You’ve got spinach in your teeth. And your punctuation sucks.

When I see food caught in someone’s teeth, I say something. I’d want someone to tell me.

And though I cringe when it happens, and sometimes blush madly even though I’m alone in front of the computer, I appreciate it when someone points out a spelling mistake, grammatical error, or departure from generally-accepted facts on my blog.

I visited a new blog today. I cannot report what I thought about it because I was so distracted by the blogger’s habit of using an apostrophe-S to indicate the plural of just about any word. Allow me to provide an example–I’ve changed the topic and actual words to avoid implicating the blogger, but please know, I copied the sentence structure word for word from the offending blog:

Dog’s are cute in sweaters – argyles for Yorkie’s, fisherman-style for pug’s.

If this were your blog, would you want to know?

Most bloggers are aspiring and/or frustrated writers. I can say this because, as an over-educated white woman, I blog for that reason, and the New York Times has time and again demonstrated that you can extrapolate gospel truth from the experiences of a handful of over-educated white women. So as I was saying, one might assume that most bloggers, as aspiring/frustrated writers, might like to receive constructive criticism that could inform and improve their writing going forward.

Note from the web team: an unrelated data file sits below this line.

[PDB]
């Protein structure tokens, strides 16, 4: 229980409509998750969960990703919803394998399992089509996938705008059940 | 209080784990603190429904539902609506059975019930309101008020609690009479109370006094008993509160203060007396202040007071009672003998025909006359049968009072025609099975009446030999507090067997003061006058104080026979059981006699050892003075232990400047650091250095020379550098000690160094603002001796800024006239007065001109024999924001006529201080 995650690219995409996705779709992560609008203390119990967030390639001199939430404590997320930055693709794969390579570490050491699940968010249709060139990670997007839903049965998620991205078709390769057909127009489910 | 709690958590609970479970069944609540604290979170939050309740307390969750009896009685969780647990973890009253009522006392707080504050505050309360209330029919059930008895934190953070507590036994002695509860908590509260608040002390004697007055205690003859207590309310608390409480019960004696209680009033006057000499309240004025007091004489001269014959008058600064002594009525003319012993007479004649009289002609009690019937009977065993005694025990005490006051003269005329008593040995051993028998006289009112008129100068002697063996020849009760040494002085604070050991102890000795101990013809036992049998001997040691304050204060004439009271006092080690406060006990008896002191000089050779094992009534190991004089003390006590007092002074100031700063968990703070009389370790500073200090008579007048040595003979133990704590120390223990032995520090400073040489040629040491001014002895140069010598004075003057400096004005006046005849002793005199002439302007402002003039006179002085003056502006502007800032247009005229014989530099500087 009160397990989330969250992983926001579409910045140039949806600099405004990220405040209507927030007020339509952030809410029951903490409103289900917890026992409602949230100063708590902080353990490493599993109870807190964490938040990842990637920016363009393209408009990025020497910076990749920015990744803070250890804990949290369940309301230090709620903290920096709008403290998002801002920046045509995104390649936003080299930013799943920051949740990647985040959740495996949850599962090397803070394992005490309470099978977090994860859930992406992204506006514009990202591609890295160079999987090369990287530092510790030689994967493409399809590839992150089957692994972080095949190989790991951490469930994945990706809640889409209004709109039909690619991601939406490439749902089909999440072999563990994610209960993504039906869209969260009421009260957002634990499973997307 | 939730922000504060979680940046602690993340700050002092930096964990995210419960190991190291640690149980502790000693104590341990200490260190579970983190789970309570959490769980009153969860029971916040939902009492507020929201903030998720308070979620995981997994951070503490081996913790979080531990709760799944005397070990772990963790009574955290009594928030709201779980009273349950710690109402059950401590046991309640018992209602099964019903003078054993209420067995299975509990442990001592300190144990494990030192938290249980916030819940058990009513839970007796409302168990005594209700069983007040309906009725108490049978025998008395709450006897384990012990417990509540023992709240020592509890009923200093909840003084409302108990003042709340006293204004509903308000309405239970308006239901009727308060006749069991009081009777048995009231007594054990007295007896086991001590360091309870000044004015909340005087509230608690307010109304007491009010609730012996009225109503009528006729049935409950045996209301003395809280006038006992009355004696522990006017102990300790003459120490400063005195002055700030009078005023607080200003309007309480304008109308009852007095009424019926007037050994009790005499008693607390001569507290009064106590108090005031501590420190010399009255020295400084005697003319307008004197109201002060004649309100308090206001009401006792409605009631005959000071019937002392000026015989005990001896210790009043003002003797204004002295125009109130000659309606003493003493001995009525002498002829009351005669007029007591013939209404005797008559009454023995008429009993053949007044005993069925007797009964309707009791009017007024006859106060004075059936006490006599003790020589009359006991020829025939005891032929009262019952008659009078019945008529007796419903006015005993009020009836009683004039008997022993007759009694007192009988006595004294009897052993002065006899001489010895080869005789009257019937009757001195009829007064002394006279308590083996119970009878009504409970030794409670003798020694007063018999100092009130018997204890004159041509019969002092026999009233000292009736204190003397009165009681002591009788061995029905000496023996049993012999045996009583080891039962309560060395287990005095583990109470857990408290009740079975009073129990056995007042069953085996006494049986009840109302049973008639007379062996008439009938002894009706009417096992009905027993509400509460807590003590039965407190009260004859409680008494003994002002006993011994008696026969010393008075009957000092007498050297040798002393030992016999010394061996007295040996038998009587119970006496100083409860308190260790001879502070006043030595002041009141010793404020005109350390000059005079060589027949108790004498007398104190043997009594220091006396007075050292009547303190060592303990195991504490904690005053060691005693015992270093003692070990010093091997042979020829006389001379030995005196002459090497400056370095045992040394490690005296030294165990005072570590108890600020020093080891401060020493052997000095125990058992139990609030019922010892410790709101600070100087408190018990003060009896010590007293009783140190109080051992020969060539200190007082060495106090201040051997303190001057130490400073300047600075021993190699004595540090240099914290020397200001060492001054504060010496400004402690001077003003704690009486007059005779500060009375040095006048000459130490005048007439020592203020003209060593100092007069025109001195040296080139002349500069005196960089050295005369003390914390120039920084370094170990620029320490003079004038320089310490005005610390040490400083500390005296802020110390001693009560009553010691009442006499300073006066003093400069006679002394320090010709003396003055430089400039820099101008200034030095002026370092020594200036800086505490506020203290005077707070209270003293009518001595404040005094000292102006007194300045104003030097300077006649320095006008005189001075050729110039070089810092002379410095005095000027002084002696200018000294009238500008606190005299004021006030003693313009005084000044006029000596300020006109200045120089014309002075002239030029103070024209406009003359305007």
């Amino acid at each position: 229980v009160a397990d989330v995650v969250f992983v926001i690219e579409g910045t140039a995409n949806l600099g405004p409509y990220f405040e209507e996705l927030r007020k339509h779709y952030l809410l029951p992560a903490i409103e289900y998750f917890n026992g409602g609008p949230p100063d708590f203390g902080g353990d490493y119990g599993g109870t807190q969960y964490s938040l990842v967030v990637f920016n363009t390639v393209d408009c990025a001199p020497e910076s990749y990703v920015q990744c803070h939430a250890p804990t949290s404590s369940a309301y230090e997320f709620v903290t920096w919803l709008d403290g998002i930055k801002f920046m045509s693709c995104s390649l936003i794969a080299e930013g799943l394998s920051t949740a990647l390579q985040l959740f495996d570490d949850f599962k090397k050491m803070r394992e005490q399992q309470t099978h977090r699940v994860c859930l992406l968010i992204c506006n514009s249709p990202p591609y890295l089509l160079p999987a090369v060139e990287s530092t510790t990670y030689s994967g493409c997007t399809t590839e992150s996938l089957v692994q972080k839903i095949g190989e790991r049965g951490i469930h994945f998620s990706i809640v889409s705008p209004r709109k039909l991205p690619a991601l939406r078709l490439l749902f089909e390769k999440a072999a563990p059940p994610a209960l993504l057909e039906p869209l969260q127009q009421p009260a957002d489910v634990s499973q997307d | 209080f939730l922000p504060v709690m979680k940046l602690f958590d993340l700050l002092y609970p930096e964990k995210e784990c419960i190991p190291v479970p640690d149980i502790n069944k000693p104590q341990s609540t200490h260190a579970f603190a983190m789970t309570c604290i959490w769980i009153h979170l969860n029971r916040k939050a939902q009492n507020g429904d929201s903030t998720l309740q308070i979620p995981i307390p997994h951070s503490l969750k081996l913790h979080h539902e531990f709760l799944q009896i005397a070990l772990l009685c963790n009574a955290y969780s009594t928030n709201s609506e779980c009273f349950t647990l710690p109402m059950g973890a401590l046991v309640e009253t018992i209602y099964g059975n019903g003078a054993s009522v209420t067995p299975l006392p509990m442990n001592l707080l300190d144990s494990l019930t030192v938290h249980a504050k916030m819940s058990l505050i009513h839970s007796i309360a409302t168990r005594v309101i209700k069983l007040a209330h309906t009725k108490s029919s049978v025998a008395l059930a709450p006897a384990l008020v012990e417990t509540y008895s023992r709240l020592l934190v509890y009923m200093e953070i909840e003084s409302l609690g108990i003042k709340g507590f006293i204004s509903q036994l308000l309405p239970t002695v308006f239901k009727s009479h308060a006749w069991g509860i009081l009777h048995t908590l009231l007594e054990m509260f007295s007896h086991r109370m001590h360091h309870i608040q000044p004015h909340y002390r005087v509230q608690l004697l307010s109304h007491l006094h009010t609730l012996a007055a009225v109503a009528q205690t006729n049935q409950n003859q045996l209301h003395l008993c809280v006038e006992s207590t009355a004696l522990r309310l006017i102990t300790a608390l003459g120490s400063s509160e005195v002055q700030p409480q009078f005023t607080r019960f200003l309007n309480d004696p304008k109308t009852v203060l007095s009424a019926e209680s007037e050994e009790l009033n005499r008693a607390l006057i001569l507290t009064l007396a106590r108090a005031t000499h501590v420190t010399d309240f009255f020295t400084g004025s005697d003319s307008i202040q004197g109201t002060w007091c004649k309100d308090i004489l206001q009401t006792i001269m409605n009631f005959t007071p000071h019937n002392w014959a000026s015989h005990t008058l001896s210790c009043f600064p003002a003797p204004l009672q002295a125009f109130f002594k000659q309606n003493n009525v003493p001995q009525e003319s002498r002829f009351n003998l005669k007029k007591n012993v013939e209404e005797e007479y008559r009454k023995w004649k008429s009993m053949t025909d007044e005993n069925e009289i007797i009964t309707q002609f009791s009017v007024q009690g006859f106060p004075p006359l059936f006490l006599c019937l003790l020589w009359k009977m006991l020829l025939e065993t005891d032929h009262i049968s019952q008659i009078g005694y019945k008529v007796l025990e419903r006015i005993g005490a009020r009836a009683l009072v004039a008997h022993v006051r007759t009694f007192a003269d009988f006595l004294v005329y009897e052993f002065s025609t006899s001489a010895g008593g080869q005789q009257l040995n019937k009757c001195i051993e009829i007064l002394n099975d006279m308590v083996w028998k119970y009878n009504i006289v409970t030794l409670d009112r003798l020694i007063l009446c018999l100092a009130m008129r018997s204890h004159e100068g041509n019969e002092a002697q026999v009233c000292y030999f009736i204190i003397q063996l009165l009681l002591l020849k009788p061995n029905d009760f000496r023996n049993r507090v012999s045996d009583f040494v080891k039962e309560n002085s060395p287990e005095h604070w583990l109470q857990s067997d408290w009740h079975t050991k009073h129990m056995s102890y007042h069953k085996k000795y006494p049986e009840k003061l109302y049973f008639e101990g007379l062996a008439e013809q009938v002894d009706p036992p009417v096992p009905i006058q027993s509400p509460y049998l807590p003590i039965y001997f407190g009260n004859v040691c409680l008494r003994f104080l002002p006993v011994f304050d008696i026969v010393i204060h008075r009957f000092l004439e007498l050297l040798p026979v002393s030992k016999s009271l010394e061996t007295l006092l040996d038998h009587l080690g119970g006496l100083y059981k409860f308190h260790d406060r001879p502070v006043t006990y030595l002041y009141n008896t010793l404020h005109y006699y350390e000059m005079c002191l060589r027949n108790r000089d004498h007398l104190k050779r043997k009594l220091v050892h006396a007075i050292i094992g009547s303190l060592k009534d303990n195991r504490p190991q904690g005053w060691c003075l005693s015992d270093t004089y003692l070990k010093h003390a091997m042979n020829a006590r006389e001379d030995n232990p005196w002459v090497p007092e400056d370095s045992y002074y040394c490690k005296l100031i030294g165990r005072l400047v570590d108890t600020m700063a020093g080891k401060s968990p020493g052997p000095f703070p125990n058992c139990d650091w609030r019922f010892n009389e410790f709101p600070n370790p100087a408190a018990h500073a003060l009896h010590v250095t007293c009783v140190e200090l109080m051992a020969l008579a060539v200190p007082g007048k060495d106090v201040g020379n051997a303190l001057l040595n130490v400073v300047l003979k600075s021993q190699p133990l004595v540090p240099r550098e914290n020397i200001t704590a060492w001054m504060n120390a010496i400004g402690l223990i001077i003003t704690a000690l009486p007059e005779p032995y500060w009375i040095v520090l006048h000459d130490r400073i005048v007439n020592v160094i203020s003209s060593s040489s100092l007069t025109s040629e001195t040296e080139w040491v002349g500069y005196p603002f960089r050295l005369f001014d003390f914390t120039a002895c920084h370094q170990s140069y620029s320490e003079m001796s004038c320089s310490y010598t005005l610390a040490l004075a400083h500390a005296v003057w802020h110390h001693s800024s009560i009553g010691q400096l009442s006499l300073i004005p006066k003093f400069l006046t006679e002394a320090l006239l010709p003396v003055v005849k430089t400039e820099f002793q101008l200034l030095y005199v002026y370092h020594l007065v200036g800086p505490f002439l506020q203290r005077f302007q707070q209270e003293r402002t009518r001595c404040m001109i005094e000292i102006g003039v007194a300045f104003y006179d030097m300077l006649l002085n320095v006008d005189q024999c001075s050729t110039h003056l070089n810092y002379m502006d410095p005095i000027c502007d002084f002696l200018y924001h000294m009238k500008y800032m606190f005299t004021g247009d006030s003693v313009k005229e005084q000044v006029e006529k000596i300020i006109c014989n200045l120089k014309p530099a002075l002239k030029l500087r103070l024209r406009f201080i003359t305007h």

I don’t assume, because I know how I really feel, deep down, however, when someone offers me constructive criticism.

Plus, we all know that the internet is just FULL of people offering constructive criticism.

Tell me what you think! Ask your blogging friends to weigh in as well. I’ll let everyone know if I decide to become an unsolicited grammar mentor to the blogger whose work I came across this morning.

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2 Responses to You’ve got spinach in your teeth. And your punctuation sucks.

  1. Crystal says:

    As a fellow (semi) educated white woman who blogs, my opinion is that you cannot help the apostrophe abuser. She may thank you for pointing out her ridiculous (and consistent) mistake, but she will secretly hate your guts for it. And the lesson probably wouldn’t stick anyway.

    Unless you’re talking about my blog. If so, all comment’s are appreciated.

  2. Bill Shirley says:

    My twitter bio says: “If I decide to copy-edit your blog, it’s because I care (and I think you do too).”

    If the offender is a friend or anyone with an advert on their blog I tell them. I first try to contact them privately. If it’s not made simple by the blog, I let them know publicly. (@twitter message or blog comment). If the blog is annoyingly “you have to register”, I chastise them publicly to get the annoyance off my chest. (This usually happens on “pro” Apple rumor blogs that have multiple ridiculous spelling and grammar errors and dozens of ads.)

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